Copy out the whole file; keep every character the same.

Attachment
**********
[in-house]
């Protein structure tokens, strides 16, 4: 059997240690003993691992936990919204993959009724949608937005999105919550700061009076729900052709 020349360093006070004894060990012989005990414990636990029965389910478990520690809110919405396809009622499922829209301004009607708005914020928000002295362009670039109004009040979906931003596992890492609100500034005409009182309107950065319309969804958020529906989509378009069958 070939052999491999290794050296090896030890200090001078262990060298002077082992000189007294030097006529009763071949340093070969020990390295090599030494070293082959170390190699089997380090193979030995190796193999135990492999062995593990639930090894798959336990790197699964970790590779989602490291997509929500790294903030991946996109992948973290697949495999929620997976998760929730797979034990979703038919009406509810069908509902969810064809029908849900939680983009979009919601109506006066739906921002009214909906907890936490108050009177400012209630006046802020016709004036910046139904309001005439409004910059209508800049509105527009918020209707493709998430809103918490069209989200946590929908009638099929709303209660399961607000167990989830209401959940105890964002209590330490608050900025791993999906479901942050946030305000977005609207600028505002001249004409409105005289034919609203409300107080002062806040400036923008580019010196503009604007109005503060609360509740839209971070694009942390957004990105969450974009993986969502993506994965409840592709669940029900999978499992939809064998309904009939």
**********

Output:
[in-house]
């Protein structure tokens, strides 16, 4: 059997240690003993691992936990919204993959009724949608937005999105919550700061009076729900052709 020349360093006070004894060990012989005990414990636990029965389910478990520690809110919405396809009622499922829209301004009607708005914020928000002295362009670039109004009040979906931003596992890492609100500034005409009182309107950065319309969804958020529906989509378009069958 070939052999491999290794050296090896030890200090001078262990060298002077082992000189007294030097006529009763071949340093070969020990390295090599030494070293082959170390190699089997380090193979030995190796193999135990492999062995593990639930090894798959336990790197699964970790590779989602490291997509929500790294903030991946996109992948973290697949495999929620997976998760929730797979034990979703038919009406509810069908509902969810064809029908849900939680983009979009919601109506006066739906921002009214909906907890936490108050009177400012209630006046802020016709004036910046139904309001005439409004910059209508800049509105527009918020209707493709998430809103918490069209989200946590929908009638099929709303209660399961607000167990989830209401959940105890964002209590330490608050900025791993999906479901942050946030305000977005609207600028505002001249004409409105005289034919609203409300107080002062806040400036923008580019010196503009604007109005503060609360509740839209971070694009942390957004990105969450974009993986969502993506994965409840592709669940029900999978499992939809064998309904009939």